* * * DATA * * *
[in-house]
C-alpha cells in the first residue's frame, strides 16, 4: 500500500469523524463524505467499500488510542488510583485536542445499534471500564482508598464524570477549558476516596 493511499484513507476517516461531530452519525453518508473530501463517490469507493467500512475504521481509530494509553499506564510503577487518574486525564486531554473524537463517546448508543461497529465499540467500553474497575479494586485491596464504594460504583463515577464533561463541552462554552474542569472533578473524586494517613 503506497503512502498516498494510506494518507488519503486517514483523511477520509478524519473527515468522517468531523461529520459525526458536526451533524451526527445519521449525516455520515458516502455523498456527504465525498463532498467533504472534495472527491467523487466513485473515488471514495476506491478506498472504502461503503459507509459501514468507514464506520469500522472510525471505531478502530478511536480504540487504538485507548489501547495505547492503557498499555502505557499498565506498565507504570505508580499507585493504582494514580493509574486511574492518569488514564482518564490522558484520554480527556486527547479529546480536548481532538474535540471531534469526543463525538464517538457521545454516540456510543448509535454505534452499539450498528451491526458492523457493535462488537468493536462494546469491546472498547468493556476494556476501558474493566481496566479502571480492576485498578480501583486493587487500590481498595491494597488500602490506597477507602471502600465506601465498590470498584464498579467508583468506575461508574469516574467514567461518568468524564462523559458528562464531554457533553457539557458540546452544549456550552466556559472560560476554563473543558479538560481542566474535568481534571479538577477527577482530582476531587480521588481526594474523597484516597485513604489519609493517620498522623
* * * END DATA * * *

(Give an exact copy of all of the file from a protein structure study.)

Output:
[in-house]
C-alpha cells in the first residue's frame, strides 16, 4: 500500500469523524463524505467499500488510542488510583485536542445499534471500564482508598464524570477549558476516596 493511499484513507476517516461531530452519525453518508473530501463517490469507493467500512475504521481509530494509553499506564510503577487518574486525564486531554473524537463517546448508543461497529465499540467500553474497575479494586485491596464504594460504583463515577464533561463541552462554552474542569472533578473524586494517613 503506497503512502498516498494510506494518507488519503486517514483523511477520509478524519473527515468522517468531523461529520459525526458536526451533524451526527445519521449525516455520515458516502455523498456527504465525498463532498467533504472534495472527491467523487466513485473515488471514495476506491478506498472504502461503503459507509459501514468507514464506520469500522472510525471505531478502530478511536480504540487504538485507548489501547495505547492503557498499555502505557499498565506498565507504570505508580499507585493504582494514580493509574486511574492518569488514564482518564490522558484520554480527556486527547479529546480536548481532538474535540471531534469526543463525538464517538457521545454516540456510543448509535454505534452499539450498528451491526458492523457493535462488537468493536462494546469491546472498547468493556476494556476501558474493566481496566479502571480492576485498578480501583486493587487500590481498595491494597488500602490506597477507602471502600465506601465498590470498584464498579467508583468506575461508574469516574467514567461518568468524564462523559458528562464531554457533553457539557458540546452544549456550552466556559472560560476554563473543558479538560481542566474535568481534571479538577477527577482530582476531587480521588481526594474523597484516597485513604489519609493517620498522623